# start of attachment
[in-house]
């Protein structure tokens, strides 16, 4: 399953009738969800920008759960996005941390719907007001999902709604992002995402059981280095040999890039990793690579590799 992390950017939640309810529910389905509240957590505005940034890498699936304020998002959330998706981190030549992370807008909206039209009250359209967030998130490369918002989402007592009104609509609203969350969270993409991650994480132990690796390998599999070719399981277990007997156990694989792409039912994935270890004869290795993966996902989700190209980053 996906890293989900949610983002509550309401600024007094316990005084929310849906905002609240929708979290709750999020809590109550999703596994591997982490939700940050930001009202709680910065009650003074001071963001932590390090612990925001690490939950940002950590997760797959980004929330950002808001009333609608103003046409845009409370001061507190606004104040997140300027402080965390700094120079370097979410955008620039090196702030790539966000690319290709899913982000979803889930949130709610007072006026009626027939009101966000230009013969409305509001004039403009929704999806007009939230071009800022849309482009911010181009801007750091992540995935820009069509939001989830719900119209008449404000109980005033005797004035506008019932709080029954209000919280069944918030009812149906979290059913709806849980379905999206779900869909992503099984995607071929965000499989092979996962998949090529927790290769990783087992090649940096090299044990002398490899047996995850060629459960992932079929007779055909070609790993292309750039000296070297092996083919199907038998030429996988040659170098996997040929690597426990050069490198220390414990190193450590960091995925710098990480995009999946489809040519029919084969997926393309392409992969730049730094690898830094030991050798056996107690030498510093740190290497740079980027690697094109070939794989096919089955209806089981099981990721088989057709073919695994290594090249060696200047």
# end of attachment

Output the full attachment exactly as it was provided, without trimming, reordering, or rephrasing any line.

[in-house]
């Protein structure tokens, strides 16, 4: 399953009738969800920008759960996005941390719907007001999902709604992002995402059981280095040999890039990793690579590799 992390950017939640309810529910389905509240957590505005940034890498699936304020998002959330998706981190030549992370807008909206039209009250359209967030998130490369918002989402007592009104609509609203969350969270993409991650994480132990690796390998599999070719399981277990007997156990694989792409039912994935270890004869290795993966996902989700190209980053 996906890293989900949610983002509550309401600024007094316990005084929310849906905002609240929708979290709750999020809590109550999703596994591997982490939700940050930001009202709680910065009650003074001071963001932590390090612990925001690490939950940002950590997760797959980004929330950002808001009333609608103003046409845009409370001061507190606004104040997140300027402080965390700094120079370097979410955008620039090196702030790539966000690319290709899913982000979803889930949130709610007072006026009626027939009101966000230009013969409305509001004039403009929704999806007009939230071009800022849309482009911010181009801007750091992540995935820009069509939001989830719900119209008449404000109980005033005797004035506008019932709080029954209000919280069944918030009812149906979290059913709806849980379905999206779900869909992503099984995607071929965000499989092979996962998949090529927790290769990783087992090649940096090299044990002398490899047996995850060629459960992932079929007779055909070609790993292309750039000296070297092996083919199907038998030429996988040659170098996997040929690597426990050069490198220390414990190193450590960091995925710098990480995009999946489809040519029919084969997926393309392409992969730049730094690898830094030991050798056996107690030498510093740190290497740079980027690697094109070939794989096919089955209806089981099981990721088989057709073919695994290594090249060696200047």